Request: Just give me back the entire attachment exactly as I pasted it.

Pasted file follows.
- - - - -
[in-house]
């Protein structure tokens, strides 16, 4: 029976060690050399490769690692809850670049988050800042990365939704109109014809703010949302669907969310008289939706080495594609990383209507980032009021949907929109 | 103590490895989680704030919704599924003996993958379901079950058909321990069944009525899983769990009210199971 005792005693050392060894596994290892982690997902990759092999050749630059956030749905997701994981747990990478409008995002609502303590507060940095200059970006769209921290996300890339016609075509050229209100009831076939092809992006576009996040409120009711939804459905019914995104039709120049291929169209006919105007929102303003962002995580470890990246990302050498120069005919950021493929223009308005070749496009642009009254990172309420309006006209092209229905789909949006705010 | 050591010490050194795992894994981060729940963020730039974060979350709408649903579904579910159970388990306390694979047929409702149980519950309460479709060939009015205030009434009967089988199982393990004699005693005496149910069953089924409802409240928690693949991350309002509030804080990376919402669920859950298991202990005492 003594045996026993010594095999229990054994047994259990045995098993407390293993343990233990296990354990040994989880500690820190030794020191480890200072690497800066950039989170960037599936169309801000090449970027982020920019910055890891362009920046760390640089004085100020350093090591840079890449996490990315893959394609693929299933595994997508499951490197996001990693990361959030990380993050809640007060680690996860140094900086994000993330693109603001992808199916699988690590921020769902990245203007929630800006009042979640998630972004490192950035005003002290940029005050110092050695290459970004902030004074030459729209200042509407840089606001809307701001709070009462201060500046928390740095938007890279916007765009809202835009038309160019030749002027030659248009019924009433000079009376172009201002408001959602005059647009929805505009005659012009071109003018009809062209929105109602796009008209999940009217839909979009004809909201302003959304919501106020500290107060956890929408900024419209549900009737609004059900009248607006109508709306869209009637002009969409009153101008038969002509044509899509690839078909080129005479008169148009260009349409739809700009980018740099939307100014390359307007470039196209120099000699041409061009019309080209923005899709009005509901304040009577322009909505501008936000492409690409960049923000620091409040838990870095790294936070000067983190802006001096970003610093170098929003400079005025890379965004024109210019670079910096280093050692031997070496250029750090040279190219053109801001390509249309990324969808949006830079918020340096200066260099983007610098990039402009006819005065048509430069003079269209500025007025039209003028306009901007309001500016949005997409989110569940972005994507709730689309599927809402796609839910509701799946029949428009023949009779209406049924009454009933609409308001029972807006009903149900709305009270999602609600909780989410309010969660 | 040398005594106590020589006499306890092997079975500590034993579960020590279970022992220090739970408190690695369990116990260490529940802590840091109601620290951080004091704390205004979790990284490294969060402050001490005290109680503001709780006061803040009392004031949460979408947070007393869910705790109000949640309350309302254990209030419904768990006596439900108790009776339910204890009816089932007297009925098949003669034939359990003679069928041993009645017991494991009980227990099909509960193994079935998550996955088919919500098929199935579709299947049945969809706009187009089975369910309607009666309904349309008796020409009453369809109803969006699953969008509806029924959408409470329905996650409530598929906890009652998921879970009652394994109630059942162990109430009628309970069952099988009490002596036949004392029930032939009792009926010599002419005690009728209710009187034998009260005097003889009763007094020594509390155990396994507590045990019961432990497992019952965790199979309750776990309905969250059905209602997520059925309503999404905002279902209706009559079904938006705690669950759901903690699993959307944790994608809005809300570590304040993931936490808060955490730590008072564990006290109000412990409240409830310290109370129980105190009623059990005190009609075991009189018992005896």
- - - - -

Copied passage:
[in-house]
């Protein structure tokens, strides 16, 4: 029976060690050399490769690692809850670049988050800042990365939704109109014809703010949302669907969310008289939706080495594609990383209507980032009021949907929109 | 103590490895989680704030919704599924003996993958379901079950058909321990069944009525899983769990009210199971 005792005693050392060894596994290892982690997902990759092999050749630059956030749905997701994981747990990478409008995002609502303590507060940095200059970006769209921290996300890339016609075509050229209100009831076939092809992006576009996040409120009711939804459905019914995104039709120049291929169209006919105007929102303003962002995580470890990246990302050498120069005919950021493929223009308005070749496009642009009254990172309420309006006209092209229905789909949006705010 | 050591010490050194795992894994981060729940963020730039974060979350709408649903579904579910159970388990306390694979047929409702149980519950309460479709060939009015205030009434009967089988199982393990004699005693005496149910069953089924409802409240928690693949991350309002509030804080990376919402669920859950298991202990005492 003594045996026993010594095999229990054994047994259990045995098993407390293993343990233990296990354990040994989880500690820190030794020191480890200072690497800066950039989170960037599936169309801000090449970027982020920019910055890891362009920046760390640089004085100020350093090591840079890449996490990315893959394609693929299933595994997508499951490197996001990693990361959030990380993050809640007060680690996860140094900086994000993330693109603001992808199916699988690590921020769902990245203007929630800006009042979640998630972004490192950035005003002290940029005050110092050695290459970004902030004074030459729209200042509407840089606001809307701001709070009462201060500046928390740095938007890279916007765009809202835009038309160019030749002027030659248009019924009433000079009376172009201002408001959602005059647009929805505009005659012009071109003018009809062209929105109602796009008209999940009217839909979009004809909201302003959304919501106020500290107060956890929408900024419209549900009737609004059900009248607006109508709306869209009637002009969409009153101008038969002509044509899509690839078909080129005479008169148009260009349409739809700009980018740099939307100014390359307007470039196209120099000699041409061009019309080209923005899709009005509901304040009577322009909505501008936000492409690409960049923000620091409040838990870095790294936070000067983190802006001096970003610093170098929003400079005025890379965004024109210019670079910096280093050692031997070496250029750090040279190219053109801001390509249309990324969808949006830079918020340096200066260099983007610098990039402009006819005065048509430069003079269209500025007025039209003028306009901007309001500016949005997409989110569940972005994507709730689309599927809402796609839910509701799946029949428009023949009779209406049924009454009933609409308001029972807006009903149900709305009270999602609600909780989410309010969660 | 040398005594106590020589006499306890092997079975500590034993579960020590279970022992220090739970408190690695369990116990260490529940802590840091109601620290951080004091704390205004979790990284490294969060402050001490005290109680503001709780006061803040009392004031949460979408947070007393869910705790109000949640309350309302254990209030419904768990006596439900108790009776339910204890009816089932007297009925098949003669034939359990003679069928041993009645017991494991009980227990099909509960193994079935998550996955088919919500098929199935579709299947049945969809706009187009089975369910309607009666309904349309008796020409009453369809109803969006699953969008509806029924959408409470329905996650409530598929906890009652998921879970009652394994109630059942162990109430009628309970069952099988009490002596036949004392029930032939009792009926010599002419005690009728209710009187034998009260005097003889009763007094020594509390155990396994507590045990019961432990497992019952965790199979309750776990309905969250059905209602997520059925309503999404905002279902209706009559079904938006705690669950759901903690699993959307944790994608809005809300570590304040993931936490808060955490730590008072564990006290109000412990409240409830310290109370129980105190009623059990005190009609075991009189018992005896």